Have you heard about the two golfers who really loved golf? While watching the Masters on TV, one said to the other, “Do you think there will be golf in heaven?”
Suddenly an angel appeared to them and said, “I’ve got good news and bad news for you both.”
“What’s the good news? They asked.
“There is golf in heaven…on the most glorious courses you could imagine!” The angel announced.
“So, what’s the bad news?” they questioned.
“Your tee time is 8:10 tomorrow morning!”
In today’s Bible reading, Psalm 39, David asks the Lord to…
…Show me my life’s end.
…Measure my days.
…Let me know how frail I am.
…Remind me life is only a vapor.
…See life as a mere fleeting shadow.
While maybe more somber than we prefer for our daily devotional, it’s good to reflect on how fleeting life is. An angel is not going to appear to reveal our “tee-time.” But there are plenty of ways the Lord reminds us.
#1 The Bible reveals that our days on earth are limited.
The Psalmist often speaks of life’s brevity. In Psalm 90:10 he writes:
The days of our lives are seventy years;
And if by reason of strength they are eighty years,
Yet their boast is only labor and sorrow;
For it is soon cut off, and we fly away.
For those of us over 70 that hits home pretty hard. But it’s true.
The Hebrew writer reminds us “it is appointed for men to die once, but after this the judgment” (Heb. 9:2).
“What is your life?” James asks. “For you are a mist that appears for a little time and then vanishes,” is the stark reality (Jas. 4:14).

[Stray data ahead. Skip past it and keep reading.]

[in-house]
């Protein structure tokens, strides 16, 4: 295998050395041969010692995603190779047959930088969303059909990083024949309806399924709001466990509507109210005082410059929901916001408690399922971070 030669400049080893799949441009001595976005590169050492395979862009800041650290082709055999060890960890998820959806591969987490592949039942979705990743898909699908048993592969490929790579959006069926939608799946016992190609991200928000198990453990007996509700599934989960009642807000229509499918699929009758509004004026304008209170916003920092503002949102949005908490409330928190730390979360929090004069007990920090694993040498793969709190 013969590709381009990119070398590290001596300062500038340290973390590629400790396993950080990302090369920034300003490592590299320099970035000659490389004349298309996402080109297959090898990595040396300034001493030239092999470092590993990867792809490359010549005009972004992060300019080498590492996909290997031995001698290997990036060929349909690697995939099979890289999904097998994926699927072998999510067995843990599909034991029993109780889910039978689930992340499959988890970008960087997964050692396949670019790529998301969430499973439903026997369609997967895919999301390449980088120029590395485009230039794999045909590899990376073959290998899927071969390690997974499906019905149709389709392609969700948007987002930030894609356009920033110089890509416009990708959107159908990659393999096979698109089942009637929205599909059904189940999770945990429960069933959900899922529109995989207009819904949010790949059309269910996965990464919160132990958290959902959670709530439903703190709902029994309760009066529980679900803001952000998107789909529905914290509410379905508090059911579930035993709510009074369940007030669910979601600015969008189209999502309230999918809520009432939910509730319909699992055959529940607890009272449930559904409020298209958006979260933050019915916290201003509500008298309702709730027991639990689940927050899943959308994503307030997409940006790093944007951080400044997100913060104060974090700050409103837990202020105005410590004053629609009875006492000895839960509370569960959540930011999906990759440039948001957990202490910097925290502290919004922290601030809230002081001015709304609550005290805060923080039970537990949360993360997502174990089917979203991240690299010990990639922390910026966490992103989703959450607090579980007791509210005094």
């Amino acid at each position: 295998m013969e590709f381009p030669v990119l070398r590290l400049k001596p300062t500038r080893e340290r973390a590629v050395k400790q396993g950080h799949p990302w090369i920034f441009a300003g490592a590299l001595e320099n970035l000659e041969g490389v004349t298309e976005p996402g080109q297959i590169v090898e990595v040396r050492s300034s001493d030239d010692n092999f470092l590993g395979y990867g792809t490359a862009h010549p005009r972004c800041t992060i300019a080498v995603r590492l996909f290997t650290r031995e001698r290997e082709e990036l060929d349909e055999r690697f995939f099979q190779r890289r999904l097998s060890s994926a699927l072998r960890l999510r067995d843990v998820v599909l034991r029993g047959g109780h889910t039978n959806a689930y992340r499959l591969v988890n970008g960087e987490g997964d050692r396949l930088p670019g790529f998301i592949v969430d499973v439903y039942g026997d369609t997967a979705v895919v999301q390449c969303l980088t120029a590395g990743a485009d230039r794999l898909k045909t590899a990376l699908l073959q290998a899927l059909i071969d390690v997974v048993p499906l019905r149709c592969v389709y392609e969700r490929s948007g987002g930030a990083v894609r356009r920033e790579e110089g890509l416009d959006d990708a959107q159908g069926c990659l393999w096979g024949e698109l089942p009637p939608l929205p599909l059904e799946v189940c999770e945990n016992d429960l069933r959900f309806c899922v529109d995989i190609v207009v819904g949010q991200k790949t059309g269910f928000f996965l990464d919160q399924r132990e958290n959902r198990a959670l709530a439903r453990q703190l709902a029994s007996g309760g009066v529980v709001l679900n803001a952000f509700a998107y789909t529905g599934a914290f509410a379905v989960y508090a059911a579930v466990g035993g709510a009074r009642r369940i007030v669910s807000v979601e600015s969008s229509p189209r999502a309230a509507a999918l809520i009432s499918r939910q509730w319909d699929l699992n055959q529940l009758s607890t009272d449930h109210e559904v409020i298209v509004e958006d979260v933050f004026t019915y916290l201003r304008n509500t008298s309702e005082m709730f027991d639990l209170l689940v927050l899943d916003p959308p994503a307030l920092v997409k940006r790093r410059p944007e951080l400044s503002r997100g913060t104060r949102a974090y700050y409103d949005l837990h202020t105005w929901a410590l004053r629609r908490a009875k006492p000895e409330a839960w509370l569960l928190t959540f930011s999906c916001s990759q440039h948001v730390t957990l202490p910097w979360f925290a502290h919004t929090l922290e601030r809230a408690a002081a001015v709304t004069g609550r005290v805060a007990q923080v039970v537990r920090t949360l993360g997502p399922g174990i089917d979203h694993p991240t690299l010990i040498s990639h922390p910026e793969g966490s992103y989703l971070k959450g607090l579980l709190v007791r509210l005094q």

#2 Observation tells us that we will one day die.
In recent years, I’ve learned of both High School and College classmates who’ve died. People my age. And younger. Additionally, news reports remind us of those who have died. Some of old age. Some in accident. And others through unexpected tragic events. The numbers of those who’ve died from COVID-19 also are a grim reminder that there is no guarantee of tomorrow.
#3 Our own personal experiences speak to life’s brevity.
As we age, our bodies are a living testimony that we’re not young anymore. Various physical limitations and ailments affect us. I once inquired of an orthopedic doctor why I was experiencing back pain. His curt reply was, “You’re not 16 anymore.” Thanks, Doc.
Additionally, we’ve all stood by the grave side of loved ones. A mother. Father. Brother. Sister. Fellow Christian. We’ve seen death up close. Too close for our comfort. I’m reminded of my Mom’s often spoken words in the final years of her life, “You know, we weren’t put on this earth to live forever.”
The fleeting nature of life ought to motivate us as it did David, who penned, “But now, Lord, what do I look for? My hope is in you.”
Our hope lies beyond this life. Beyond its struggles. Sorrows. Scrapes. And strife.
The fleeting nature of earth life reminds us that there is more than “the life that now is,” but there is God’s assurance of a “life that is to come” (1 Tim. 4:8). Eternal life. Heavenly life. Ageless, unending, imperishable life with the Lord.
Life on earth is fleeting.
Are you preparing for life beyond the grave?
–Ken Weliever, The Preacherman